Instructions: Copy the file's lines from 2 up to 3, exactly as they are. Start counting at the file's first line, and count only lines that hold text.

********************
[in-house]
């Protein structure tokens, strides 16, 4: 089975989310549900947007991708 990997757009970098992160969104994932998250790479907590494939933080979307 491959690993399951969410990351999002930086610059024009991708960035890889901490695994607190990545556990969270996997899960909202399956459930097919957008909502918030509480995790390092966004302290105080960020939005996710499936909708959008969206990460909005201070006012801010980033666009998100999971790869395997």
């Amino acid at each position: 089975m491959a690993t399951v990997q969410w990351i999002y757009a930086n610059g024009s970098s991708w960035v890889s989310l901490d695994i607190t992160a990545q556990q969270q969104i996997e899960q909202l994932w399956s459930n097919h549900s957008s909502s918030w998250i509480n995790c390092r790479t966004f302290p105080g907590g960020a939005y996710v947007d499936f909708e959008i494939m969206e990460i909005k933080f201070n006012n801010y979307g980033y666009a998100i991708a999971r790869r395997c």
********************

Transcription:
């Protein structure tokens, strides 16, 4: 089975989310549900947007991708 990997757009970098992160969104994932998250790479907590494939933080979307 491959690993399951969410990351999002930086610059024009991708960035890889901490695994607190990545556990969270996997899960909202399956459930097919957008909502918030509480995790390092966004302290105080960020939005996710499936909708959008969206990460909005201070006012801010980033666009998100999971790869395997």
């Amino acid at each position: 089975m491959a690993t399951v990997q969410w990351i999002y757009a930086n610059g024009s970098s991708w960035v890889s989310l901490d695994i607190t992160a990545q556990q969270q969104i996997e899960q909202l994932w399956s459930n097919h549900s957008s909502s918030w998250i509480n995790c390092r790479t966004f302290p105080g907590g960020a939005y996710v947007d499936f909708e959008i494939m969206e990460i909005k933080f201070n006012n801010y979307g980033y666009a998100i991708a999971r790869r395997c």